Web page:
There is a Way Back
Haftarah Shabbat Shuvah, Hosea 14:2–10
© Rabbi Paul L. Saal, Congregation Shuvah Yisrael, West Hartford, CT
The Bible is the best-selling book of all time. It is also one of the least read! Even those who claim love and fidelity for the Bible, who often quote chapter and verse, rarely have read the Scriptures in entirety!
It is so common for biblical adherents to skip over the most difficult passages to interpret and the ones that are frankly just difficult to hear. Psalm 137, for example, is often quoted and sung in various Christian and Jewish liturgies as well as popular song (for example, Joan Baez, “By the Rivers of Babylon”) yet its impassioned plea to dash our enemies’ babies against rocks (v. 9) is usually expurgated! The fact is that the Bible is hardly a children’s book. It deals with human frailty and the hard and often harsh reality of human interaction. Perhaps, though, given the most popular viewing and reading choices in popular culture, it would be a better PR strategy to advertise the more scandalous narratives in Scripture!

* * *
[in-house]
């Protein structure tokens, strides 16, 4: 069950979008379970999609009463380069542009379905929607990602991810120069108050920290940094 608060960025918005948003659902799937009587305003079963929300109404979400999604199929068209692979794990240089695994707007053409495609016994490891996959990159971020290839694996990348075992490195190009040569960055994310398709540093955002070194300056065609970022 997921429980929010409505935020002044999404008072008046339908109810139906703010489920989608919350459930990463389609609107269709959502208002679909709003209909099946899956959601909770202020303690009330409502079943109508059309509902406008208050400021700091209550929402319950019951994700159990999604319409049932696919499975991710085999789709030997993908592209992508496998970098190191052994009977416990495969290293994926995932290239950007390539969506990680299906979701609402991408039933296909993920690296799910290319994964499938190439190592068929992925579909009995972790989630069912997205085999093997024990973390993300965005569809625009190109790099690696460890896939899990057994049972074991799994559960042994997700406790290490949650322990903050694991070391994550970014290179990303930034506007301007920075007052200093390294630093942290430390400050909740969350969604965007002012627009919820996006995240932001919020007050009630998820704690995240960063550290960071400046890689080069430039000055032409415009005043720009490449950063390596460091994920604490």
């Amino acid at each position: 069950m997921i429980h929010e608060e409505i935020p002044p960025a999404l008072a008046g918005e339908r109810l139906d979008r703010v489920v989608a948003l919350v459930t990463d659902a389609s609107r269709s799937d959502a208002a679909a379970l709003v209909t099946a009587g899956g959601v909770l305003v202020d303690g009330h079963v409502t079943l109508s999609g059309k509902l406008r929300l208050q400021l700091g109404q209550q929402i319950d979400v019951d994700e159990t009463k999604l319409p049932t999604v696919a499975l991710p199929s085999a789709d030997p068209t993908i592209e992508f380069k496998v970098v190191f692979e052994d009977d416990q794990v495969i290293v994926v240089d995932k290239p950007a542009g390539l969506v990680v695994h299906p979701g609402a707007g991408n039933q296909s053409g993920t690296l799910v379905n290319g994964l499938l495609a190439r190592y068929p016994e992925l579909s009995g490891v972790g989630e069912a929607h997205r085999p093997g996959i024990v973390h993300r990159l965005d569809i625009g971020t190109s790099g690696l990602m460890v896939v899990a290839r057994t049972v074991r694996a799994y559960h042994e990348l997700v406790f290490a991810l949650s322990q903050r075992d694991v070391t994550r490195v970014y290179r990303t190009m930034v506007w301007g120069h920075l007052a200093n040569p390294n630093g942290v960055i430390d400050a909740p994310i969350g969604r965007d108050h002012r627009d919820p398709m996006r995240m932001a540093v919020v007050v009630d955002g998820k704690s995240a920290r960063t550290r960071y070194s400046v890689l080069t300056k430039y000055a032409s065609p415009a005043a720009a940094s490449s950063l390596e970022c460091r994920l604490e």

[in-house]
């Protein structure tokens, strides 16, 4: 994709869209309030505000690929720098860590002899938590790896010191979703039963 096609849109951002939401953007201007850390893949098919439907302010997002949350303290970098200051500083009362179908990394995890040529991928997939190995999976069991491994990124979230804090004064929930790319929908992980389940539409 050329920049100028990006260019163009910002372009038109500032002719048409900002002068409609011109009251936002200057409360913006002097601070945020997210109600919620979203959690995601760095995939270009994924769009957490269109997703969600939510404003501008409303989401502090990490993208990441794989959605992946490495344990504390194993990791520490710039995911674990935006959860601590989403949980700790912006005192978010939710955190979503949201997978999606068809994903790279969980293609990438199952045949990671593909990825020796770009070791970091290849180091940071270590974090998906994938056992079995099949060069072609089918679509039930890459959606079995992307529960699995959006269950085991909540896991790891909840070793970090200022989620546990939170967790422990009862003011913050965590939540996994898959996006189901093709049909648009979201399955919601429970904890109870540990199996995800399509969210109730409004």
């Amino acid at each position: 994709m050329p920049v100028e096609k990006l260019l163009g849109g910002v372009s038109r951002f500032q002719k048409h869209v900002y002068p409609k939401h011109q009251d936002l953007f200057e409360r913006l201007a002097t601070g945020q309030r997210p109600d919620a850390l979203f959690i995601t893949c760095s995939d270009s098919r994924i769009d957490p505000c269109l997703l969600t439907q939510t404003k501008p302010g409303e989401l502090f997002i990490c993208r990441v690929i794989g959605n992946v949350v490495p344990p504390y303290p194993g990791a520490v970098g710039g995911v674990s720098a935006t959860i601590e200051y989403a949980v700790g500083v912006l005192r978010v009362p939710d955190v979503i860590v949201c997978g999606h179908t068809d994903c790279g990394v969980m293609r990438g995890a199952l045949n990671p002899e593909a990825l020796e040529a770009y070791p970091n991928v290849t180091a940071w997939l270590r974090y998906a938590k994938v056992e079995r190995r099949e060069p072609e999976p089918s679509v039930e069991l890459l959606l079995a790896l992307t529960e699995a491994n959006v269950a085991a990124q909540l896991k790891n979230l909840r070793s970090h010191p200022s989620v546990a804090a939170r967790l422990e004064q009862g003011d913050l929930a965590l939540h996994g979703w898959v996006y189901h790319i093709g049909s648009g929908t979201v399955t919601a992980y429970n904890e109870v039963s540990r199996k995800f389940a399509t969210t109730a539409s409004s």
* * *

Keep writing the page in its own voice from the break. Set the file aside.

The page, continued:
The haftarah for this week has one of the steamiest back-stories in the entire biblical canon. It can be found in the book of Hosea, which has its own set of PR problems. First and foremost, it is one of the so-called minor prophets, a very unfortunate moniker! Nothing says “pay no attention” like calling something minor. This nomenclature is not a commentary on the importance of these prophets; rather it is a misunderstood description of their shorter length. I think if we called these the “very short but really important prophets” it would boost their ratings exponentially! But so would this story. It is what my mother, of blessed memory, would refer to as a “tear jerker”—a sad story of adultery, abandonment, neglect, and betrayal. It is also, though, a story of faithfulness, patience, love, and relational restoration.